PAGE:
For those celebrating in North America, Happy Mother’s Day!
I was invited by my blog friend Agy of Green Issues to participate in her Making Good Repair Blog Train. The train took off on May 1st and you can find a list of the bloggers here. Each blogger picks a challenge to repair. Yesterday, Karen of Rude Record, an inspiring blogger in Australia who documents who she reuses, recycles, and refashions textile waste, posted about repairing slippers.
For my repair challenge, I chose to repair/restore my Great Grandma’s cast iron waffle maker. Over the past two years, my husband and I have started to learn about seasoning and cooking on cast iron (the mister was converted to cast iron when he saw a steak cooked by Bobby Flay on Jimmy Fallon)! My aunt has been downsizing and offered me my great grandma’s cast iron waffle maker (my great grandmother was of Norwegian ancestry and enjoyed waffles). The iron was in very rough shape; however, I have read about how these pieces can be saved.
The message of this post is if you find a cast iron pan at a charity / thrift shop please consider it a diamond in the rough.
To restore the cast iron, I consulted an extremely useful site for cast iron collectors.
The rust was severe and I was unable to remove it with a vinegar solution. The situation called for a cleaning compound with lye (specifically Easy Off Heavy Duty – not all oven cleaners contain lye, but this particular one does). I sprayed waffle iron with Easy Off and put it in a plastic bag and bubble wrap for a few days. Fortunately, I was able to use the spray outside – this is preferable as there are fumes.
After a few days, the rust had broken down (you can see the stains on the bubble wrap).
Next came the elbow grease. I used a sponge and old toothbrush. As I am not going to be using the waffle iron at this point in my life, but keeping it for display I wanted to preserve it. I heated the waffle iron in the oven for about 30 minutes at 200 F and then applied food grade mineral oil. This will protect the iron from rusting. If I plan to use it, the mineral oil can be removed and the iron seasoned with shortening prior to use. After all the rust was removed, I discovered that the waffle iron was a Griswold Manufacturing No. 8 The “New” American patented May 14, 1901 (116 years ago this week!).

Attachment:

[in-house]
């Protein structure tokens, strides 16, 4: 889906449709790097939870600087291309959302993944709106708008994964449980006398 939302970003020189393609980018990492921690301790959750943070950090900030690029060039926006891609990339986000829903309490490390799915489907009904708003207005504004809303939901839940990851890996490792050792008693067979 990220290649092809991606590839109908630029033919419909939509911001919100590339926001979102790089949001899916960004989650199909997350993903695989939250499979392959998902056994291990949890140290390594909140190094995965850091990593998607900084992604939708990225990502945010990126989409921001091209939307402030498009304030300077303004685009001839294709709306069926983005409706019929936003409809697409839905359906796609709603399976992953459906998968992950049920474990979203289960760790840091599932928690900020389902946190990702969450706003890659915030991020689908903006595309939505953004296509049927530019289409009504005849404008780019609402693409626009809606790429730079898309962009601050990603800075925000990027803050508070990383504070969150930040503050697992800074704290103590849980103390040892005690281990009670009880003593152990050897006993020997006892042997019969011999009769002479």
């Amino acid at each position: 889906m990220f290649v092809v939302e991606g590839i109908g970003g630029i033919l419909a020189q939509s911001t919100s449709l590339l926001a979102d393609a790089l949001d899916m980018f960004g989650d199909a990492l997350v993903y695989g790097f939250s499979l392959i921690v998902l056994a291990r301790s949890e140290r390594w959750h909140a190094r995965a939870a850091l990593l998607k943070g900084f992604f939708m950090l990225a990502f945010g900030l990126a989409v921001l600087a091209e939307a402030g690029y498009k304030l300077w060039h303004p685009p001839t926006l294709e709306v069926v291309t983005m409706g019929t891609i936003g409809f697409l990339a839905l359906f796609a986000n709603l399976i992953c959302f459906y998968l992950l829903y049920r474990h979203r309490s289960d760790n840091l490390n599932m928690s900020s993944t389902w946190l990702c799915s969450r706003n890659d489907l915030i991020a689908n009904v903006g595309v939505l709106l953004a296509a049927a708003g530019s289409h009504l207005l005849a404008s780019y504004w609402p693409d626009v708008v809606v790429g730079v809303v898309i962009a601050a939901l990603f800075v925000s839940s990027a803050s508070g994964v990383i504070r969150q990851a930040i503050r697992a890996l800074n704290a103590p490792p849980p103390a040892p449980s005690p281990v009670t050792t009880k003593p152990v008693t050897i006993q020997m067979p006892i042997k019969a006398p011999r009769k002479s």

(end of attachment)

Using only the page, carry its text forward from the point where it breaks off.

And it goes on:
Here is the restored waffle iron. It was very hard to remove every speck of rust, but I am satisfied with the restoration and I will continue to preserve if needed as it has been in my family for about 100 years. The feed sack quilt was made by my grandmother (likely in the 1930-40s).
I can’t wait to find my next diamond in the rough! Thanks for stopping by and to those celebrating, wishing you a happy Mother’s Day.
Tomorrow, the Making Good train will travel around the world to Singapore to Lapis Williams who has a beautiful blog documenting her interests in urban farming, upcycling, and jewelry design.
This post is part of a blog train hosted by Agatha from Green Issues by Agy on "Making Good". What is repair, and why do we even bother to repair the things we have? Some see repair as a way of reconnecting with our possessions as we extend their lives. Others see it as a form of creative potential and an avenue to express their craft. The rewards for mending varies from feeling immense satisfaction to prolonging the life of the product. Follow the “Making Good” blog train this month and see what we have repaired and reconnected with. Have you mended anything today?